Nov/Dec 2023 RMM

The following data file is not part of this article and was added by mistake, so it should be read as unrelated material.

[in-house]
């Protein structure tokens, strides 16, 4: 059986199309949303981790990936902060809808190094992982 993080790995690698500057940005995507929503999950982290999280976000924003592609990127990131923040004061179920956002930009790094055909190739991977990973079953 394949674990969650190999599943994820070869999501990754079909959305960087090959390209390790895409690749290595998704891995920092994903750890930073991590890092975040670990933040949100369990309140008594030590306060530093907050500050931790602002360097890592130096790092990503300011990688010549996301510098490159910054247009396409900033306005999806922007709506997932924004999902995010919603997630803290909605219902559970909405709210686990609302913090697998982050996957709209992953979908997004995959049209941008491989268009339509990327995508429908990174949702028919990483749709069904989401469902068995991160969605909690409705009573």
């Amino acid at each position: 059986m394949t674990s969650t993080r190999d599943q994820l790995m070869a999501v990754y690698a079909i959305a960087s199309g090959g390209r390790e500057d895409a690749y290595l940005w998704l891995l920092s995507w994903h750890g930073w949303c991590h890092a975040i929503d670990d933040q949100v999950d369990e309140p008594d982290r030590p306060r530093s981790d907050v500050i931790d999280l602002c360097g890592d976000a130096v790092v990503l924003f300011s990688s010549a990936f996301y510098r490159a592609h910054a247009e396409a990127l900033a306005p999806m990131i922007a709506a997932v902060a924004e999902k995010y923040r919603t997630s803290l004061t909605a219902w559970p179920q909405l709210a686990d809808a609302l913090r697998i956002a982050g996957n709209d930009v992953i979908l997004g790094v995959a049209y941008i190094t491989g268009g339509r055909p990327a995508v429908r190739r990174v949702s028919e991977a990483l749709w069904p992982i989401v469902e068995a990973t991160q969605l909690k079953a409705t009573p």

If it becomes clear that an appraiser doesn’t take appraisal bias seriously, Morin will not bring them into his AMC pool. His advice to lenders is similar to the attorneys, which is to have their own process for vetting AMCs, as well as written procedures and policies on ROVs. The reverse mortgage industry should be comfortable with the ROV process because some HECM loans require second appraisals, he and the attorneys point out. “When you’re hiring an employee, you try to ask questions to see if they’re going to be a good fit,” Morin says. “They should make sure their AMCs are going to be a good fit.” “It’s very rare that a lender is going to have direct appraiser relationships,” he continues, noting the arm’slength requirements of lending laws. “It’s more about making sure your AMC vendor is focused on the conversation of bias, and they are taking steps to address that the best they can.” Written policies on handling bias complaints should include as much detail as possible, Morin adds. “How do you respond to it? Who responds to it? Who is part of the conversation?” he says. “When do you bring management into a call? What do you put in writing?” If companies are not prepared, that could reflect poorly on the organization and cause greater problems, he says. “If you skip a beat when a complaint is made, it’s either going to look like you are not responding in a timely fashion or you’re taking the time now to think through your plan. That’s at a minimum,” Morin says. “But they also might think you don’t care or, worse, they are going to think you are complicit.” As with most important company policies, the messages need to be clear from the top down, he adds, so everyone in a company is working toward shared goals. Lenders might want to train loan officers and others on appraisal bias, even if those workers might not be directly connected to the appraisal. Someone along a loan’s path might hear or see something that doesn’t sound right and send up an alert. For example, loan officers who become aware of borrowers who are not comfortable with an appraisal might help save the deal if they know the company’s policies, Morin says. Morin points out that he was a panel member on appraisal bias in July during the NRMLA Southern Regional Meeting in Austin, TX. He noticed attendees debating the various details and issues around the complexity of doing an appraisal. While there are varying opinions on the underlying issues, the premise of the panel discussion was not on whether bias exists or doesn’t exist, he says. “The premise is that it can affect your borrowers, and they might bring it up,” Morin says for this article. “So, you need to be prepared to respond to what they think may have been an issue of bias. It’s not one of those things where you want to be dealing with it when it happens.” Appraisal Bias continued from page 31 Pro Tips on Avoiding Appraisal Bias Here are some tips from two experts about how lenders can combat appraisal bias: • Educate borrowers: Enhance transparency by educating borrowers about the appraisal process and potential value differences in second appraisals; • Collaborate with bias-aware appraisal vendors: Partner with vendors who actively address bias to develop effective responses and solutions; • Develop a response plan: Establish a welldefined plan to address bias-related complaints proactively, ensuring swift and effective responses; and • Report bias findings: Promptly report bias findings to regulatory agencies to demonstrate a commitment to addressing bias issues. SOURCE: Erik Morin, president of Atlas Valuation Management Solutions, and Elly Johnson, co-chair of NRMLA’s HUD Issues Committee and president of All Reverse Pro. 32 REVERSE MORTGAGE / NOVEMBER–DECEMBER 2023